“Come.” Mr Reed beckoned with his hand, “Help me again. I’ve got something to show you.”

      The cupboard was large. Large enough for Mr Reed to shuffle into, his frail form immediately swathed in shadows. He reached above his head, one pale hand beating in the gloom like a startled dove. Finally it settled. There was a small rattle and the plink of a chain operated overhead light that suddenly put the cramped space into perspective.

      The walls of the cupboard were lined with shelves and these, in turn, were jam packed with video tapes. Katlin peered at a few nearest her. Each was a uniform brown grey and they all sat minus the large and garish video boxes she remembered from car boot sales.

      “It’s a dead format, my dear.” The old man gestured with a tired wave as he turned.

      “I’m sorry?” She’d been reading some of the neatly printed spines, names like Alexeieff, Avery, Barbeara all sounding exotic and otherworldly.

      “Video. It’s a dead medium and there’s no one to transfer this collection to a digital format. A lot of it does exist elsewhere, but this section,” he indicated a full shelf at about waist height, “is me.”

      He turned his head fractionally and smiled a smile that seemed to be threaded with both understanding and regret. He looked back at the shelf.

      “One mustn’t dwell eh? I came here to fetch this for you.”

      He reached out and plucked a tape from his personal selection. Its spine proclaimed Reed – Hornwic Union.
“It’s the rushes from the insurance job. I want you to have them.” He pulled a contemplative frown, “I wasn’t completely myself when Simon called again. I tried to explain what had happened. How my little creation had talked me down from a precarious position. We watched the tape together and neither of us heard his voice, just mine having this bizarre one sided conversation. Simon said there was more than enough material here for a competent editor to finish the job but suggested I erase the audio track. I was to say that it got lost in duplication or something.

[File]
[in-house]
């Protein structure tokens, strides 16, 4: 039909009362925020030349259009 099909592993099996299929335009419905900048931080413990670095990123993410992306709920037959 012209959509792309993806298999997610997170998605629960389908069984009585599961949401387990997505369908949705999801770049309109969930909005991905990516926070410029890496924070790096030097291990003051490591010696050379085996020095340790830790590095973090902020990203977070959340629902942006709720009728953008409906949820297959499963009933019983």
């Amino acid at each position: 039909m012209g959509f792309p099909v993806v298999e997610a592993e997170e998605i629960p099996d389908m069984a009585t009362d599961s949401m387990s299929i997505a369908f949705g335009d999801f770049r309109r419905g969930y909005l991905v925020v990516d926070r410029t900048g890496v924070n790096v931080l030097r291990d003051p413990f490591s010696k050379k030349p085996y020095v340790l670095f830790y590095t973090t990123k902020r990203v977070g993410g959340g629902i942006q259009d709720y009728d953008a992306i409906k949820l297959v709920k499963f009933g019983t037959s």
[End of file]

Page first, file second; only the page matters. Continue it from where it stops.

“Then we talked into the night, I drank a lot and maybe cried for a while. I don’t remember. What I do recall is that he eventually said that he knew someone I should talk to. A therapist. I agreed and then he helped me to bed. Ah…”

      “I never did go back to my little butler after that. The tape you have there is one of the duplicates with the wiped audio track. It’s no use to me any more, but it was good work, such good work. I want you to see it, to see what he was and how he helped me when I was at my lowest point. Or, if you prefer to think that I helped myself and all this is just the rambling of a crazy old man, then perhaps you’ll have me committed and I’ll spend the rest of my days staring at the same view through a wire meshed window.”

      Mr Reed shuffled round on the spot and moved towards the door. He paused, frowning as if he were chastising himself internally, then reached up to grab the light’s dangling chain.

      “Do you still own a video recorder?”

      She nodded. It was gathering dust under her television – superseded by her thinner, sleeker, younger and ultimately more sexy DVD. Somehow she still didn’t have the heart to throw it out.

      “I don’t really mind what you do my dear.’ He said, “I don’t mind at all. Just keep the tape and watch it yourself at some point, yes?”